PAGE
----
Twenty-five years of german unity - a success story?

Authors: Ragnitz, J., Heimpold, G., Hölscher, J., Land, R. and Schroeder, K.

http://eprints.bournemouth.ac.uk/22967/

http://www.scopus.com/inward/record.url?eid=2-s2.0-84933052982&partnerID=40&md5=652bc9c5fd7b0f798ebf2f1609d54102

Journal: Wirtschaftsdienst

Volume: 95

Pages: 375-394

DOI: 10.1007/s10273-015-1837-4

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Authors: Ragnitz, J., Heimpold, G., Hölscher, J., Land, R. and Schroeder, K.

http://eprints.bournemouth.ac.uk/22967/

Journal: Wirtschaftsdienst

Volume: 95

Issue: 6

Pages: 375-394

eISSN: 1613-978X

ISSN: 0043-6275

DOI: 10.1007/s10273-015-1837-4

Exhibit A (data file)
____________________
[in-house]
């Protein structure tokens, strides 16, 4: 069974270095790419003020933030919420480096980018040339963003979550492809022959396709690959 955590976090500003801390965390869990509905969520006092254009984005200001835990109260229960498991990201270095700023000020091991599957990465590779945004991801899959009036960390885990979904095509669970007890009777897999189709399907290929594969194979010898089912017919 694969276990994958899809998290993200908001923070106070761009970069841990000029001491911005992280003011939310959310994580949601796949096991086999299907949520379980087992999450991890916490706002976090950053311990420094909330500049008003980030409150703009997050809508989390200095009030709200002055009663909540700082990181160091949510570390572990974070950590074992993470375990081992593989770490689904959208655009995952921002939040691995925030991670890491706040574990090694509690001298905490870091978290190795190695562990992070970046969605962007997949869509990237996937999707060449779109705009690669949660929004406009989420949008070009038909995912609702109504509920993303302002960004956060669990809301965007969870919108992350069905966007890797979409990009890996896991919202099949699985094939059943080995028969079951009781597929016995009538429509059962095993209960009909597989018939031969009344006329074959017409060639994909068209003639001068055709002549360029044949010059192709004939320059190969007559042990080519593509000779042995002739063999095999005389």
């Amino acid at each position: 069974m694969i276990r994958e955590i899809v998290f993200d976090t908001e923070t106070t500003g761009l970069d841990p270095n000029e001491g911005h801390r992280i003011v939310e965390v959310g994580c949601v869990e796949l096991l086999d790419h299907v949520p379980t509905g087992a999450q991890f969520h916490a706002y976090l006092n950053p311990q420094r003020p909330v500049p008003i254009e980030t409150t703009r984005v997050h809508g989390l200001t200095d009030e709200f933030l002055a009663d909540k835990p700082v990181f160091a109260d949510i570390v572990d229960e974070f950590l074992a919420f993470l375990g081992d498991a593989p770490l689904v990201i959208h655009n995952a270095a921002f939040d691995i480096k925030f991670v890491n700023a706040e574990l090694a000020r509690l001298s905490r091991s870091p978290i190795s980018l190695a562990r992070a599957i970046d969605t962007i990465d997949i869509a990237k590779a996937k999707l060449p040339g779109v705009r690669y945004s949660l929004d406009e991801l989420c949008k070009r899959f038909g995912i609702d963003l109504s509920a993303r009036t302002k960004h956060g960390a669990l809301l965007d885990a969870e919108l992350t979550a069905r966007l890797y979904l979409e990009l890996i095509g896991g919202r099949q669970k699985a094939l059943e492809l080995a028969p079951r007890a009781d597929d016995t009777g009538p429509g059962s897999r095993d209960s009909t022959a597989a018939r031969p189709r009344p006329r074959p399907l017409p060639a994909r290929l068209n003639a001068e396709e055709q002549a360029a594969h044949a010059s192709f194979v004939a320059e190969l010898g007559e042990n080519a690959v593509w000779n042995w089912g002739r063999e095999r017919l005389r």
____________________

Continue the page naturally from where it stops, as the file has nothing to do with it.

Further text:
© 2015, ZBW and Springer-Verlag Berlin Heidelberg. Twenty-five years after reunification, economic fundamentals between East Germany and West Germany continue to differ. Massive financial transfers could not close the significant “prosperity gap” between the two former countries, but they did reduce it noticeably. This is most obvious with respect to indicators such as GDP per capita and unemployment. Fast convergence is unlikely to occur, as economic development is strongly driven by technology that might generate economies of scale, thereby favouring regions which are already well developed. Therefore, economic policy should no longer aim at convergence but rather at economic growth. Despite considerable progress, more structural change will be necessary for further convergence. Furthermore, the decades-long division generated fundamental political and psychological differences, which continue to be felt. One important factor in the continued economic disparity between the two is that East Germany has had to follow the West German development path, which only makes the catching up process more difficult.

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